Except for the fancy cuts on the ends of all of the roof rafters, we have prepped all of the framing lumber and have it organized for “Barn Raising” day. Overall,everything came out exactly as planned. There are a couple of small things that we will be re-cutting, which we decided to do after sitting on it for a minute at the city house.
The 5 foot pieces of the sill plate actually need to be 5 foot and ¼ and the door header came out ½ inch too short so we will try that one more time as well. We ended up with enough 2x6x8s left over to redo them. Everything else is beautiful. It is all separated out into sections and just needs to be put together like a gigantic puzzle.
We stopped at Lowes on the way out and got a business account set up with them. They were so awesome about the whole thing and even suggested it to begin with. It saves about 40 dollars per truck delivery and they are always willing to help you find ways to save some more money where they can. The women at the counter really made us feel special. I don’t care if they got a commission on our account. I hope they did. It kind of felt like a women helping women moment. While we were there, we looked at windows and bought enough hardware to tie our floor tight enough to the beams to withstand a hurricane (ok, some people call them hurricane straps, hence the reference, but it still better do the job). We will put those on next weekend.
The family who lives on the property was out of town for the night so Perriee and I were the only people there. While working in the barn during the rainstorm because it was raining in the tipi Perriee noticed someone was pulling up the driveway. It was an interesting situation. I walked out while Perriee sort of hung back behind the barn door. She is black, I am white. We are married. As I walked out, I quickly came to find out that it was one of the neighbors, who explained that she came up to make sure the chickens were cared for since the weather was getting bad and she knew our friends were out of town. We know that the other family who lives there knows the neighbors. They have told us repeatedly how friendly the neighbors are. I took the opportunity to introduce myself and called out that it was Perriee who was in the barn. I did not force her to come out and say hello, nor did I introduce her as my spouse. We still live in the shadows. We are careful.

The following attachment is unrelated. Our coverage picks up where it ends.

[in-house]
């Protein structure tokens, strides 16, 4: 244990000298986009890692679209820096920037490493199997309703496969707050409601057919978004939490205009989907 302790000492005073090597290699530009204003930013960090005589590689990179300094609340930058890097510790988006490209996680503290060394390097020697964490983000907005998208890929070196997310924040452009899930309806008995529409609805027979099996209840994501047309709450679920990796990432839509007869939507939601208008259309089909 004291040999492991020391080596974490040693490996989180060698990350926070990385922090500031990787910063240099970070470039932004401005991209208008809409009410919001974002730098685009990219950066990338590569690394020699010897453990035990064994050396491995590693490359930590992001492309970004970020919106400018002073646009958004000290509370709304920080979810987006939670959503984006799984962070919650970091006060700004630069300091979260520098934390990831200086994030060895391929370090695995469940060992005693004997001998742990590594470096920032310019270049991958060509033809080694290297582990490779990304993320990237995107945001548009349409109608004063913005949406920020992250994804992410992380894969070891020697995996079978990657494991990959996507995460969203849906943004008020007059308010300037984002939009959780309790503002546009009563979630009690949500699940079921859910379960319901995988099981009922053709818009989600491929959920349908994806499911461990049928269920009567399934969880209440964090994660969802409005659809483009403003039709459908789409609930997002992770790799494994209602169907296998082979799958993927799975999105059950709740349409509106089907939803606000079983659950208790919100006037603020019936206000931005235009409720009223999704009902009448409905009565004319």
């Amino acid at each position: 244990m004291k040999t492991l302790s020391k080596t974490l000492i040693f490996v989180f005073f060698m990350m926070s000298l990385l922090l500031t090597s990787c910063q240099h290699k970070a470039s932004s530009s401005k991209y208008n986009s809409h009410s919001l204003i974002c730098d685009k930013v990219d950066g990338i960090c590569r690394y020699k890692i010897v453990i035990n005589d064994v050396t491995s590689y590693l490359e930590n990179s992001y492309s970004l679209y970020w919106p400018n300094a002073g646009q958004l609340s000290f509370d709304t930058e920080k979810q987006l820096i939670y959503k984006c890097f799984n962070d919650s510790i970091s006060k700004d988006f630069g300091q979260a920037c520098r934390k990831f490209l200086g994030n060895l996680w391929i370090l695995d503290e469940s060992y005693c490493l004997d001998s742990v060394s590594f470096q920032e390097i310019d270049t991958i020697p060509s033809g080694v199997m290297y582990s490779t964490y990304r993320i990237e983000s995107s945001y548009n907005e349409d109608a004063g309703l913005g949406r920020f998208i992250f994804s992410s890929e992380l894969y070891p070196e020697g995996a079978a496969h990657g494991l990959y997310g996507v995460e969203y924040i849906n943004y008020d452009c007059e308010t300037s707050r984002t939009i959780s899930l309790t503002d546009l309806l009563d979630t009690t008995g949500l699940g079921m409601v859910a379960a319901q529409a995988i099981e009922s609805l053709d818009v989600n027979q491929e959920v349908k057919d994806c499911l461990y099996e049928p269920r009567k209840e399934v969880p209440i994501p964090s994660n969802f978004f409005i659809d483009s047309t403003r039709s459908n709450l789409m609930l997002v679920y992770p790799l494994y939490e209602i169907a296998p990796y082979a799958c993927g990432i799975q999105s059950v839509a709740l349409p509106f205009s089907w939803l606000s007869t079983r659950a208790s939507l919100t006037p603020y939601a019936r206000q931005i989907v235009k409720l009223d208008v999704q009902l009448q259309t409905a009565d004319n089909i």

Speaking of feeling awkward in the world, last weekend, we helped hang signs up for our friends’ dog who ran off and did not come back. Wilbur lives there at the farm and he is old and needed to be back home at the farm to lay in his old-man- chair. He was thankfully returned to home, a couple of days later. We wanted to help bring him back, but to do so safely, Perriee stayed in the car, while I jumped out to hang up the signs in the surrounding area. It was all an avoidance act, but it works. We do whatever possible to fly under the radar.
We want to believe everyone is cool. We want to believe everyone is accepting. We don’t let our reservations prevent us from interacting with the wonderful people we have met out there up until now, but we are still careful. We operate from a unique perspective in the country and I think that is the best way to go. In spite of all of our optimism, we are also realistic and know that some people are not so open and accepting, and you feel extra vulnerable where the population is a bit thinner and there are less people around. We would think carefully about taking the ride up a neighbor’s driveway, unannounced, and I could bet that Perriee would likely never do it alone, could she help it at all.
In the city, we are comfortable. We know our neighbors and have a family-like relationship with many of them. The trust on the city street is reciprocal and comfortable. I will remain hopeful that we can have that in the country too, but if it does not happen we know what we can fall back on what we have at our city house.
Be kind to one another. Try to remember that everyone does not navigate through the world like you do. Believe people when they tell you that there are places that they are, “not allowed” to go. They know. If they are alive telling you, their acts of self-preservation are working well. Be willing to experience people and places that are unfamiliar to you. That is the only way to normalize the unknown and break down our differences among one another.
P.S. Our cover photo was taken on the side of the tipi on Saturday.